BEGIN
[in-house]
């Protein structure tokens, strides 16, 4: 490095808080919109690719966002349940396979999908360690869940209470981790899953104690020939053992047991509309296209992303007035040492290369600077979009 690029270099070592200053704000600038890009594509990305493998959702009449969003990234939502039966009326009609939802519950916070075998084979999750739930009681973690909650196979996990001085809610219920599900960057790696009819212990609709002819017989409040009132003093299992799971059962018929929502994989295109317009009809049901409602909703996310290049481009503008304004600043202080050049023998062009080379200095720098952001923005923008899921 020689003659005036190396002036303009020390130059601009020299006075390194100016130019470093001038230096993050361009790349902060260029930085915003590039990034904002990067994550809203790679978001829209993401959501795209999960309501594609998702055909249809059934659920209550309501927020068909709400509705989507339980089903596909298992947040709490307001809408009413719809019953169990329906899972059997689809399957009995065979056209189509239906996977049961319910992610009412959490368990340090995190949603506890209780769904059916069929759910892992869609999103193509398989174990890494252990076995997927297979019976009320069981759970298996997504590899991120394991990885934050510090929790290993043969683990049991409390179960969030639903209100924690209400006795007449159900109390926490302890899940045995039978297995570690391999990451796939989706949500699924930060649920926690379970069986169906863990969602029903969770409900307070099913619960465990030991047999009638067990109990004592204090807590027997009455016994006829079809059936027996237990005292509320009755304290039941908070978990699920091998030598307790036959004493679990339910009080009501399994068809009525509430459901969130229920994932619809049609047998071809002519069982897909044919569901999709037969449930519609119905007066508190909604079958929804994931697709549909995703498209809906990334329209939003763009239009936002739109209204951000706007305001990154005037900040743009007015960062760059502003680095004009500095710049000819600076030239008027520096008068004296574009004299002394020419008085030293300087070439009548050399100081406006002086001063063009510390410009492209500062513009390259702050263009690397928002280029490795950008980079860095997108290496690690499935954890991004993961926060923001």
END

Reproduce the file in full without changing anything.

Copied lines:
[in-house]
């Protein structure tokens, strides 16, 4: 490095808080919109690719966002349940396979999908360690869940209470981790899953104690020939053992047991509309296209992303007035040492290369600077979009 690029270099070592200053704000600038890009594509990305493998959702009449969003990234939502039966009326009609939802519950916070075998084979999750739930009681973690909650196979996990001085809610219920599900960057790696009819212990609709002819017989409040009132003093299992799971059962018929929502994989295109317009009809049901409602909703996310290049481009503008304004600043202080050049023998062009080379200095720098952001923005923008899921 020689003659005036190396002036303009020390130059601009020299006075390194100016130019470093001038230096993050361009790349902060260029930085915003590039990034904002990067994550809203790679978001829209993401959501795209999960309501594609998702055909249809059934659920209550309501927020068909709400509705989507339980089903596909298992947040709490307001809408009413719809019953169990329906899972059997689809399957009995065979056209189509239906996977049961319910992610009412959490368990340090995190949603506890209780769904059916069929759910892992869609999103193509398989174990890494252990076995997927297979019976009320069981759970298996997504590899991120394991990885934050510090929790290993043969683990049991409390179960969030639903209100924690209400006795007449159900109390926490302890899940045995039978297995570690391999990451796939989706949500699924930060649920926690379970069986169906863990969602029903969770409900307070099913619960465990030991047999009638067990109990004592204090807590027997009455016994006829079809059936027996237990005292509320009755304290039941908070978990699920091998030598307790036959004493679990339910009080009501399994068809009525509430459901969130229920994932619809049609047998071809002519069982897909044919569901999709037969449930519609119905007066508190909604079958929804994931697709549909995703498209809906990334329209939003763009239009936002739109209204951000706007305001990154005037900040743009007015960062760059502003680095004009500095710049000819600076030239008027520096008068004296574009004299002394020419008085030293300087070439009548050399100081406006002086001063063009510390410009492209500062513009390259702050263009690397928002280029490795950008980079860095997108290496690690499935954890991004993961926060923001």